Signature Collection

A signed letter from President Joe Biden marking the College’s bicentennial will make the library’s collection of presidential autographs nearly complete.


Elizabeth Williams-Clymer with an autograph book that includes signatures from nearly all U.S. presidents.

A book at Chalmers Library containing documents signed by every U.S. president from George Washington to George W. Bush is about to get a distinguished addition.

Letter from Biden
Letter from President Joe Biden.

President Joe Biden, who recently signed a letter offering congratulations to the College as it celebrates its 200th year, will be the 43rd different commander-in-chief to enter the collection. Only genuine signatures from Barack Obama and Donald Trump are missing.

“We're super excited that not only are we going to get the signature, but it’s intended for Kenyon and says something about the bicentennial,” said Elizabeth Williams-Clymer, director of special collections and archives.

The plan is for the signed letter to be unveiled at a library open house on Saturday from 10 a.m. to noon, where the autograph book will be on display.

The collection originally belonged to William A. Leonard, the fourth Episcopal bishop of Ohio, who died in Gambier in 1930 and left it to the College. An ex-officio member of Kenyon’s board of trustees, Leonard Hall is named in tribute to him and in memory of his wife. 

Genuine autographs from subsequent presidents have been added over the years through the efforts of library staff and alumni. Making the collection complete has become a bit of a quest for Williams-Clymer, whose bachelor’s degree is in modern American history.

Biden’s letter came about thanks to the assistance of Nathalie Demirdjian-Rivest, a presidential appointee who serves as special assistant to the vice chair of the U.S. Commission on Civil Rights. Her spouse, Assistant Professor of History Justin Rivest, told her about the efforts to add to the autograph book after learning about it from Williams-Clymer.

Demirdjian-Rivest said during a phone interview last Tuesday from Washington D.C. that she was happy to help Kenyon mark the bicentennial and knew the White House would be, too. As such, it came as little surprise when the president responded to a simple signature request with a meaningful piece of correspondence, she shared.

“It’s a very personal letter,” said Demirdjian-Rivest, who was able to read the note before it was sealed. “The president discusses the essential role that education occupies in his family and administration. Dr. Biden is a lifelong educator. … It’s been really important to President Biden to make sure that our students, teachers and schools feel supported.”

Dr. Jill Biden made the historic decision to continue teaching English and writing at Northern Virginia Community College as First Lady, and President Biden has rolled out multiple student loan forgiveness initiatives over the course of his first term.

“The success of our Nation starts in our schools,” the president wrote in the letter. “They are beacons of hope and possibility, pillars of our communities, and cornerstones of our democracy.”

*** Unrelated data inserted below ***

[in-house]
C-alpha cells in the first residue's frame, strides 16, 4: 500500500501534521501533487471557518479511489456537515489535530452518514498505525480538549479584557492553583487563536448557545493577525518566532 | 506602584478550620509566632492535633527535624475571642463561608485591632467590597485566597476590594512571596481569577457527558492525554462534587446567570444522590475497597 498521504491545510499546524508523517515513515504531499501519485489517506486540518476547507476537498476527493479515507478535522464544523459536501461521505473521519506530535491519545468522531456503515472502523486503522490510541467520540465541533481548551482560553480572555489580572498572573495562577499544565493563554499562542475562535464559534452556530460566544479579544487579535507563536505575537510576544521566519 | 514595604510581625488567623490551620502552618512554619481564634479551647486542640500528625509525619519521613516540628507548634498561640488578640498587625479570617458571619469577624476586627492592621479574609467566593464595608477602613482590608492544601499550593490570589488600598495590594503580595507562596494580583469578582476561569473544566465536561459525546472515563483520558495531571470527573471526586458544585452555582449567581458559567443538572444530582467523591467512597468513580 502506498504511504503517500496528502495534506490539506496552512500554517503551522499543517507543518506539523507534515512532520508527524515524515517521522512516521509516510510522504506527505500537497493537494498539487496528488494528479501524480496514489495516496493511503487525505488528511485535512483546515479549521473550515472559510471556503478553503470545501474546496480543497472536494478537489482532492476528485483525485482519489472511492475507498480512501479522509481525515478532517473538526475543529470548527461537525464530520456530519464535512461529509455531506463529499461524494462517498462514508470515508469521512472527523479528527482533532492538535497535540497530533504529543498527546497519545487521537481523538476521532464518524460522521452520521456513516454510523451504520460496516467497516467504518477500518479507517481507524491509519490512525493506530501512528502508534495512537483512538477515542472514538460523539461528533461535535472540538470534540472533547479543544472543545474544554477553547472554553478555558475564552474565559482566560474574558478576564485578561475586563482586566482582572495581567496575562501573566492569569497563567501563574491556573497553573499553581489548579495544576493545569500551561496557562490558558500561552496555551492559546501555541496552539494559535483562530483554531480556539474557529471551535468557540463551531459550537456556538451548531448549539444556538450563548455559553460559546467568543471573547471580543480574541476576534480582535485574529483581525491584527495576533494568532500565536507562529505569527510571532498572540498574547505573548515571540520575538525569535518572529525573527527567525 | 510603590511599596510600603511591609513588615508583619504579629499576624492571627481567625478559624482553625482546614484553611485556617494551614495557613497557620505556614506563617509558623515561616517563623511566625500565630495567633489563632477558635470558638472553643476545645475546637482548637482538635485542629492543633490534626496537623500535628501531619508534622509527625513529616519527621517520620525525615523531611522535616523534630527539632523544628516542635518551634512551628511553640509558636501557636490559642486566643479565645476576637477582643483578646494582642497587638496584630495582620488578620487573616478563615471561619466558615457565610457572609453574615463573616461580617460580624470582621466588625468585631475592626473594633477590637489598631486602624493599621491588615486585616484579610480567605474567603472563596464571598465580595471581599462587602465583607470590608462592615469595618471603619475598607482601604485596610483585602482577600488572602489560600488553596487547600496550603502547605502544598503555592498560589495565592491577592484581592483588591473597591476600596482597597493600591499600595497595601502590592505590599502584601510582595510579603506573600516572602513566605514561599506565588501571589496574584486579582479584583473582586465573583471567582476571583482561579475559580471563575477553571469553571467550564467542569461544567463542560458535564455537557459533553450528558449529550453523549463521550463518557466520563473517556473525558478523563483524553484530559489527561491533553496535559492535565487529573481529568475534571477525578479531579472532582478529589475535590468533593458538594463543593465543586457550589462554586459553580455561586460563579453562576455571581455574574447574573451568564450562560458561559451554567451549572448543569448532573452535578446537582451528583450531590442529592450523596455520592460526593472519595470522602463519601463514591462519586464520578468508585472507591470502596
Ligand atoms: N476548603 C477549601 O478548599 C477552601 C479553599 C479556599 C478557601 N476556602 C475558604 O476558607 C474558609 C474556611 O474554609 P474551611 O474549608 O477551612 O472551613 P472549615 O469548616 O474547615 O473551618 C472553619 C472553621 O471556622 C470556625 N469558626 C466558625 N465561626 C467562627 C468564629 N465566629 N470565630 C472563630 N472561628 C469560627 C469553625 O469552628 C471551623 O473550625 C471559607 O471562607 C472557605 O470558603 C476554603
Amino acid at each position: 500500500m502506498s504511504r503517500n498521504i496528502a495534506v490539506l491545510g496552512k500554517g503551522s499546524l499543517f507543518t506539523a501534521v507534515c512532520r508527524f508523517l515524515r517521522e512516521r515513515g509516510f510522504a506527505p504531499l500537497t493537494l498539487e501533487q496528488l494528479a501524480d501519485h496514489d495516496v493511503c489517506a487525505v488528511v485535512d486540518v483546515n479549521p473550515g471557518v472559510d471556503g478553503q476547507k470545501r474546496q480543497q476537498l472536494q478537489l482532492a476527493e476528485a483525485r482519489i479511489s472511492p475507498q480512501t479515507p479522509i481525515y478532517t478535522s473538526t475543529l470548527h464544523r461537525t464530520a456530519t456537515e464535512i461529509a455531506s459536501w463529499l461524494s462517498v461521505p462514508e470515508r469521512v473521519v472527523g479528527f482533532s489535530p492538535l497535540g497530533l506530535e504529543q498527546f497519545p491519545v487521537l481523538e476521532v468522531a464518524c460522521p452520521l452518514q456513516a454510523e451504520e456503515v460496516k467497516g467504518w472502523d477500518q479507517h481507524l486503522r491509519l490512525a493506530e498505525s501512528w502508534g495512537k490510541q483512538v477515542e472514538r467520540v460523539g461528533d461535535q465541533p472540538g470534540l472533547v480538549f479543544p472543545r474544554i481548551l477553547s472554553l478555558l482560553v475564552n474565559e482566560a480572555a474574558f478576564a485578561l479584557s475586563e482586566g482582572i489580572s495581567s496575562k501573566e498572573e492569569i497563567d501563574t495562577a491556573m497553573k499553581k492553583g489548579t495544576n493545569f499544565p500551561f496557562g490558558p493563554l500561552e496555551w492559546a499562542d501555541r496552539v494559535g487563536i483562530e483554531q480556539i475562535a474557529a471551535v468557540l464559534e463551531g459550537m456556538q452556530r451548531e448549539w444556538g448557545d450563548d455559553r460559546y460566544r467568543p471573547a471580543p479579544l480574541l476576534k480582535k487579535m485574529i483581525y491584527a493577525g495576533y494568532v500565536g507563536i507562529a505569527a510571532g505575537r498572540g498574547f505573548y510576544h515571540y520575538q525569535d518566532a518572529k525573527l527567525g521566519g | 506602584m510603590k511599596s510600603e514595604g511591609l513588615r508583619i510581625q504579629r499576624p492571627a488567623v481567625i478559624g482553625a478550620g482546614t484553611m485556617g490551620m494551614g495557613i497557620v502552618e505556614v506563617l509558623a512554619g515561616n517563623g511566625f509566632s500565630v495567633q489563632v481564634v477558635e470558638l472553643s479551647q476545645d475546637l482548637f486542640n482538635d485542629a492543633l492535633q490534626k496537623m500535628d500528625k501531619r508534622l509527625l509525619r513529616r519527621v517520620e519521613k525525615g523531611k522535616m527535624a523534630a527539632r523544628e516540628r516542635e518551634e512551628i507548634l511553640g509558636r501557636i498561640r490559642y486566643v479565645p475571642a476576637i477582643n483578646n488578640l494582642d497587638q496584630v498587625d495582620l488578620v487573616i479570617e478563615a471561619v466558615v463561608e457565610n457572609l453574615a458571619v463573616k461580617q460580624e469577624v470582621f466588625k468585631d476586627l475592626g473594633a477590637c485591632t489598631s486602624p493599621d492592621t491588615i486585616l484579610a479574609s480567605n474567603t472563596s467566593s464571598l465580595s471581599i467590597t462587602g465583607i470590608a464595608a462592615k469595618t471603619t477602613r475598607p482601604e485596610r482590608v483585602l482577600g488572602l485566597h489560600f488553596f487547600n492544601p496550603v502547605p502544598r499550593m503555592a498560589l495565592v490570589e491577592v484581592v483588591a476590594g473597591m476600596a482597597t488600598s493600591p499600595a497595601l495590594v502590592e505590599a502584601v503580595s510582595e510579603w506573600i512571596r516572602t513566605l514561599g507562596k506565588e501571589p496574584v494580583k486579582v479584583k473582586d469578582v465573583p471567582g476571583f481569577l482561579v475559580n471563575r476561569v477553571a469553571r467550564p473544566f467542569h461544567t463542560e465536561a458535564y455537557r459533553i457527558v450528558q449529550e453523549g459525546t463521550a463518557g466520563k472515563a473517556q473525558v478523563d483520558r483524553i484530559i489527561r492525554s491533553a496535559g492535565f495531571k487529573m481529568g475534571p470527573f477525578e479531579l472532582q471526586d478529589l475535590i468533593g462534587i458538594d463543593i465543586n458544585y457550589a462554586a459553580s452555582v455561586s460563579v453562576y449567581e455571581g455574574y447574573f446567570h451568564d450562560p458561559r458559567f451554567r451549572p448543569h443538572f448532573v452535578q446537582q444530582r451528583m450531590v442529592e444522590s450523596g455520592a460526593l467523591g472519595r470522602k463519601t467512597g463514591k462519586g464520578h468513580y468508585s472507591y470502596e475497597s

Demirdjian-Rivest, who delivered the letter prior to Saturday’s open house, said the whole process has been inspirational.

“I personally find it very meaningful that the president of the United States worked with a history professor and a librarian to mark Kenyon’s bicentennial. It speaks to the value this administration places in our students and educators” she said.

The presidential signatures in the library’s collection come via a wide variety of documents.

Washington’s graces a handwritten letter from 1782 during the Revolutionary War. A presidential appointment from 1802 carries Thomas Jefferson’s signature. A check from 1832 was signed by Andrew Jackson. Kenyon’s own Rutherford B. Hayes, Class of 1842, wrote a personal note to Leonard in 1892.

A few are official correspondence with officials at the College, such as when Calvin Coolidge wrote to Kenyon President William Peirce in 1923 to decline an invitation to partake in centennial events. He wrote, “I wish that I could join with you in the celebration of the Centennial exercises, for the growth of Kenyon College has been the growth of the middle West, and you have a record of which any institution may be proud.”

Letter from Ford
Letter from Gerald Ford.

In 1979, Gerald Ford — who later visited campus in 1988 — wrote kind words to Kenyon President Philip Jordan, Jr. H’95: “Kenyon College, with its great heritage and outstanding achievements is indeed a prime example of why it is so vital that we keep our private college strong.”

George H.W. Bush and Bill Clinton made their inscriptions out to the Lady Rosse Historical Society, founded in 1995 by two students to preserve and publicize the history of the College.

Williams-Clymer said the autograph book sometimes is used for academic purposes, such as when high school students in the Kenyon Academic Partnership (KAP) visit campus. It is also displayed during reunions and Family Weekend. But anyone can request to see it.

“Anybody is welcome to come in and ask — and that goes for our entire collection,” she said.

Now that President Biden’s signature will be added to the collection, Williams-Clymer is redoubling her efforts to get handmade contributions from Obama and Trump, whose offices previously sent photographs that were signed using an autopen.

Anyone who may be able to help with such an acquisition can reach out to